The very title of this movie heeds a warning that feels all too real.
The apocalypse is no small matter.
The end of the world is a massive and weighty topic that often yields movies of a similar scale - as seen in films like San Andreas.
Sony Pictures Classics
However, while the end of the world can clearly be fodder for epic movies, what happens when we explore apocalyptic stories at a micro level?
Take Shelter does just that. The movie follows Curtis LaForche (Michael Shannon) as he starts to experience vivid dreams — or visions — about the end of the world.
As Curtis’ dreams become more intense, it takes a toll not only on him but his wife, Samantha (Jessica Chastain), and their deaf daughter, Hannah (Tova Stewart).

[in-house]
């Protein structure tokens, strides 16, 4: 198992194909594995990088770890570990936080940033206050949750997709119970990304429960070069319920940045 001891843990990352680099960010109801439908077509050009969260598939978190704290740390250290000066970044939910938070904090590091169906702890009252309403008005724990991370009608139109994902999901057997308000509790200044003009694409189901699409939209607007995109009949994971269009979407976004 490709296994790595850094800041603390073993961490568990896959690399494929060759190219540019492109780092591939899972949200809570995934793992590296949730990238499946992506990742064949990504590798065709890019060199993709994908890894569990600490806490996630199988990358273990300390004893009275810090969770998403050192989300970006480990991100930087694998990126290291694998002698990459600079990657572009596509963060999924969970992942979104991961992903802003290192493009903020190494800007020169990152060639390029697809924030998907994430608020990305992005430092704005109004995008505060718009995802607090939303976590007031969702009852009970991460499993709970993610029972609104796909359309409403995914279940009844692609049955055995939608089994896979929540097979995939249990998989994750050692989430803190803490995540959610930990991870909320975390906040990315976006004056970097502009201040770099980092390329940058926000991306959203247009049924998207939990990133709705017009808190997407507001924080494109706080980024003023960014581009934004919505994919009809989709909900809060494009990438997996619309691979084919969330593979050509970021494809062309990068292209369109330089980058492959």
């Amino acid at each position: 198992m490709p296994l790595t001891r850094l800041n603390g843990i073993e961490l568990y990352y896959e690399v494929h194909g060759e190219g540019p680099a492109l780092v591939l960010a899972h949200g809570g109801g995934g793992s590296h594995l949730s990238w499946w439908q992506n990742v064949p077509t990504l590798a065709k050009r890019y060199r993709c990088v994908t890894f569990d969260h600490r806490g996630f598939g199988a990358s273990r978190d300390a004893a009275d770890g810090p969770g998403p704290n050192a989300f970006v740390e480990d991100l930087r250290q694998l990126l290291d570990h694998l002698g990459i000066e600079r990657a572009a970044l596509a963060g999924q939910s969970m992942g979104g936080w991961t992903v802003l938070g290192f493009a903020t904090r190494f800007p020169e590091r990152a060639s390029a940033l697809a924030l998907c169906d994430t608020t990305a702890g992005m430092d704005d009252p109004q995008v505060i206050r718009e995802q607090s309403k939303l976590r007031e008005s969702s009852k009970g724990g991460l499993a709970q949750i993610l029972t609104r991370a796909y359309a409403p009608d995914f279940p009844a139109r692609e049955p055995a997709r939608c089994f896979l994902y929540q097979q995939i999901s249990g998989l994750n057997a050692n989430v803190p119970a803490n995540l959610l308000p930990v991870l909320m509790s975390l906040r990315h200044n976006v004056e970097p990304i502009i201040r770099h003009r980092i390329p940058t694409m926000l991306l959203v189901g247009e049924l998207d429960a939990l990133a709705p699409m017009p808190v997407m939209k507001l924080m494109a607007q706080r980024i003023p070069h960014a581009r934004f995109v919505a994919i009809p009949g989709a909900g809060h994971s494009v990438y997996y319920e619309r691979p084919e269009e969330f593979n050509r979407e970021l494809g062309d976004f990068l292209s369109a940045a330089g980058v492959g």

Curtis’ obsession with his visions causes him to take out loans and risk his job to build a storm shelter. Everyone thinks he’s going crazy, doubting his apocalyptic warnings.
Underscored by the rising climate crisis, Take Shelter stirs the fears we may feel over our future on Earth and forces us to confront them.
The themes of nature and anxiety are at the crux of this very human story. Writer-director Jeff Nichols talks about how these themes make Take Shelter feel so unnerving.
“Nature is the best kind of villain since it has no malice, it simply is.”
Nothing feels more disturbing than seeing nature act out of turn, and Take Shelter is full of these moments. Watch it now on Amazon Prime Video or Hulu.
This is an adapted version of a longer Inverse article. Read the full story.